Q. How has the space program influenced you as an aerospace engineer?
A. I was too young to remember the Apollo program, but the program had a profound effect on aerospace engineering and society in general.
The Apollo program showed us that great things are possible if we all work together toward a common goal. The rate of technology development during Apollo was high, and to this day, we benefit from those advances; computer control of complex machines, solar panels and cordless tools are just some examples.
As a young kid growing up in Australia, my first space memories are of the space shuttle program (which directly benefitted from the advances of Apollo). At the age of 11, I remember standing in the front yard of my house in the twilight of sunset and using binoculars to watch the shuttle orbiter fly over. The shuttle program captured the imagination of people all over the world, much the same way that Apollo did. It is experiences like these that inspired many children to pursue aerospace engineering, and engineering in general.
Q. Have you talked with your students or held classes on the importance of the Apollo program? What is your takeaway in terms of what we gained from the missions?
A. I teach spacecraft design to mechanical and aerospace engineering students. We do study the Apollo program, and in particular the great Saturn V rocket. The Saturn V was one of the most successful rockets of all time. Saturn V had a 100% success rate over its 13 flights. Historically, since the beginning of the space race, only 90% of rockets have made it to space. Saturn V was just amazing; it was 36 stories high, 33 feet in diameter and could lift 260,000 pounds into low Earth orbit. To this day, it is the only rocket that has carried humans beyond low Earth orbit. For a rocket that was developed in the ’60s, these are some amazing statistics.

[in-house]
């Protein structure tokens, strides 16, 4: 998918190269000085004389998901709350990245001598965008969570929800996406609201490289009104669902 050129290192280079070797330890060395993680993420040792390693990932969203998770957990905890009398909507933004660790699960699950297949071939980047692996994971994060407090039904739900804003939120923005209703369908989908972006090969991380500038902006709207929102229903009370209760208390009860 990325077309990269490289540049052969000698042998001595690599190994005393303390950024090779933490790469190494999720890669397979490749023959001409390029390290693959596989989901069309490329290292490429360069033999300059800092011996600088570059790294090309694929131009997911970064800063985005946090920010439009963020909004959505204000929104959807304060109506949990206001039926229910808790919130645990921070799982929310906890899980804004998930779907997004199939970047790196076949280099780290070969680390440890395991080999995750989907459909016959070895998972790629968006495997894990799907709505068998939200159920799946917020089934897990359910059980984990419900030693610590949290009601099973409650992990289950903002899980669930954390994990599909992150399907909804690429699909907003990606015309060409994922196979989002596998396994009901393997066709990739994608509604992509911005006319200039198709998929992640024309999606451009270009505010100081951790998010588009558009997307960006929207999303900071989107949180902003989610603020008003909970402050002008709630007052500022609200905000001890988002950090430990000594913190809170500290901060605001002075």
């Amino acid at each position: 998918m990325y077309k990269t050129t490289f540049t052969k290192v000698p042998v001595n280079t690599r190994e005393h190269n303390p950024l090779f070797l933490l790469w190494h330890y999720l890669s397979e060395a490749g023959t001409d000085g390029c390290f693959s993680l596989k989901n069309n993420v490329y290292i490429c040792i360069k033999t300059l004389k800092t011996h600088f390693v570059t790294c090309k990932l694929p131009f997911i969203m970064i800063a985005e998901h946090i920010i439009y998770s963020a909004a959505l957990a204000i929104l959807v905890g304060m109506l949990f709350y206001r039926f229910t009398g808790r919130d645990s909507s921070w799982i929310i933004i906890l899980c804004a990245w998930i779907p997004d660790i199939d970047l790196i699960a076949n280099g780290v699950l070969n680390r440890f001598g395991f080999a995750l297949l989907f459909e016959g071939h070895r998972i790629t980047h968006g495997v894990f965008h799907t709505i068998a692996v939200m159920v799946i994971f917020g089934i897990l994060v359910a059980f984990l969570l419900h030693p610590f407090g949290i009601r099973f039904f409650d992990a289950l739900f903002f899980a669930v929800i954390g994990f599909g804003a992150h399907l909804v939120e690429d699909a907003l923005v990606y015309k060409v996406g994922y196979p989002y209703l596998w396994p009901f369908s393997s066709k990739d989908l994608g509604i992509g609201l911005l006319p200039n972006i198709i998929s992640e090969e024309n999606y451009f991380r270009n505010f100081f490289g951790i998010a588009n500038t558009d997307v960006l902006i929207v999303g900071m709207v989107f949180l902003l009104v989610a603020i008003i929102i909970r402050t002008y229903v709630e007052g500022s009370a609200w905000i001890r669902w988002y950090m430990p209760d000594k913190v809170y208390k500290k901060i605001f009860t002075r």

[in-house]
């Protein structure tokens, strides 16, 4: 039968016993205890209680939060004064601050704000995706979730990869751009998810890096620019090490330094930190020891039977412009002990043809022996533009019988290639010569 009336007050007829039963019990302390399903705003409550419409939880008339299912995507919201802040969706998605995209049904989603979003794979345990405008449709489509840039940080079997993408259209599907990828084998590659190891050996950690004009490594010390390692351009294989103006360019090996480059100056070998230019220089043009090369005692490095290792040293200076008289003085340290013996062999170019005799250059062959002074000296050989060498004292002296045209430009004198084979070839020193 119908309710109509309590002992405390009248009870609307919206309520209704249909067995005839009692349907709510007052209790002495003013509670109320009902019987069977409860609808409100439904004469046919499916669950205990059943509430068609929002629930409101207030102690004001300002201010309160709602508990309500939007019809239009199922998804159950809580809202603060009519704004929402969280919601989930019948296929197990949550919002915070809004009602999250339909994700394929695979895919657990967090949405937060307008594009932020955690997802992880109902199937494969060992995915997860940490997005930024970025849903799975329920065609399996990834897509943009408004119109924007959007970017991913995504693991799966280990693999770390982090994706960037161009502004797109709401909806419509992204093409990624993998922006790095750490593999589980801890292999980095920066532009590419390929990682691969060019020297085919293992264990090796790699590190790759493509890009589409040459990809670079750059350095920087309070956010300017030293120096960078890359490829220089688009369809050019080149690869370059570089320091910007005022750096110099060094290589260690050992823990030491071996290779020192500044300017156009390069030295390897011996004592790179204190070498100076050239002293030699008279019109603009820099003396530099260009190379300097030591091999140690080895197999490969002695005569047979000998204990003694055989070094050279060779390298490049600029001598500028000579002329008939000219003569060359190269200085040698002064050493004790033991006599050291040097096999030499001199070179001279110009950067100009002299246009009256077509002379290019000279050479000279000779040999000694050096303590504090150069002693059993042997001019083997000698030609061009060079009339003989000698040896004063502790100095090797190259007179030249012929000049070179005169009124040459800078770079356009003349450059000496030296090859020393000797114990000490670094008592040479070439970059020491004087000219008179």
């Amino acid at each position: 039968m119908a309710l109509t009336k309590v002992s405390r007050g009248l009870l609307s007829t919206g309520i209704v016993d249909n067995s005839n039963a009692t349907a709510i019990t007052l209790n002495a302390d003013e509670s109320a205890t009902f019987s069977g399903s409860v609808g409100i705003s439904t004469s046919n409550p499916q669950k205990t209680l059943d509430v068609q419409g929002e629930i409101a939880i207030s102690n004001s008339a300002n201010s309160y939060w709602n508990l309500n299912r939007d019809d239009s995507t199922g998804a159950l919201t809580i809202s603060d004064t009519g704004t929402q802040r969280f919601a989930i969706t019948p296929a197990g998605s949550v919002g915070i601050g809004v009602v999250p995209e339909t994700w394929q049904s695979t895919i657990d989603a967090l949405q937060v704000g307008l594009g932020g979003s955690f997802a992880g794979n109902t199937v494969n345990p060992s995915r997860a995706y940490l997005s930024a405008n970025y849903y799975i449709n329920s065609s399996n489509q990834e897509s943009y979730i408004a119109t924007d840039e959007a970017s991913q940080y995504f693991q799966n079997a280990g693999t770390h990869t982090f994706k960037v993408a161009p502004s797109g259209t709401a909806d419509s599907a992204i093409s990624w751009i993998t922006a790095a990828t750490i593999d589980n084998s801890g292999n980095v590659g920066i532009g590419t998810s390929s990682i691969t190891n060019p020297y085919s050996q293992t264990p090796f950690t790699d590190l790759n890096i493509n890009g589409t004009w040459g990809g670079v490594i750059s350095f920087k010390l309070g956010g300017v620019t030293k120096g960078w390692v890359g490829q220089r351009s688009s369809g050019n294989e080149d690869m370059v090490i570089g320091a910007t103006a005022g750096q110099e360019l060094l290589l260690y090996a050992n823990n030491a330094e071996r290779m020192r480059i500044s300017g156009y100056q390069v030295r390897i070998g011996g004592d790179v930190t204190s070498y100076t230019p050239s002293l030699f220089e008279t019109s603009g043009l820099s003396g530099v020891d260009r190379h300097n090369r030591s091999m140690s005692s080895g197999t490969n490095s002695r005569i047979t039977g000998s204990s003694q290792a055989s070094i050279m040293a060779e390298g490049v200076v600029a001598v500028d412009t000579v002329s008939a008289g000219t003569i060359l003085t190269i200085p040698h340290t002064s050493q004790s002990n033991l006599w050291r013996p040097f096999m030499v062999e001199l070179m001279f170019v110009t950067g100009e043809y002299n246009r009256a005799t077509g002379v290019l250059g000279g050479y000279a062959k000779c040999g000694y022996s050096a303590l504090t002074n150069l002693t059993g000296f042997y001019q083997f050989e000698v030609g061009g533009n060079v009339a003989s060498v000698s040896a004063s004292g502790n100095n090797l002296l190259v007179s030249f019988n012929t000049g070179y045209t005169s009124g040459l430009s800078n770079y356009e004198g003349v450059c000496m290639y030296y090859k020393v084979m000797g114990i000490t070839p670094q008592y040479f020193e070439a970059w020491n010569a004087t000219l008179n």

I think one of the most important takeaways is that amazing technology can be designed by people without computers. So much of our modern aerospace engineering design depends on computers. But if an engineer has a good understanding of the fundamentals, and is good at math, then very complex problems can be solved. It is a good lesson that we don’t need to be too dependent on computers when designing aerospace systems and that we should always manually check any computer calculations.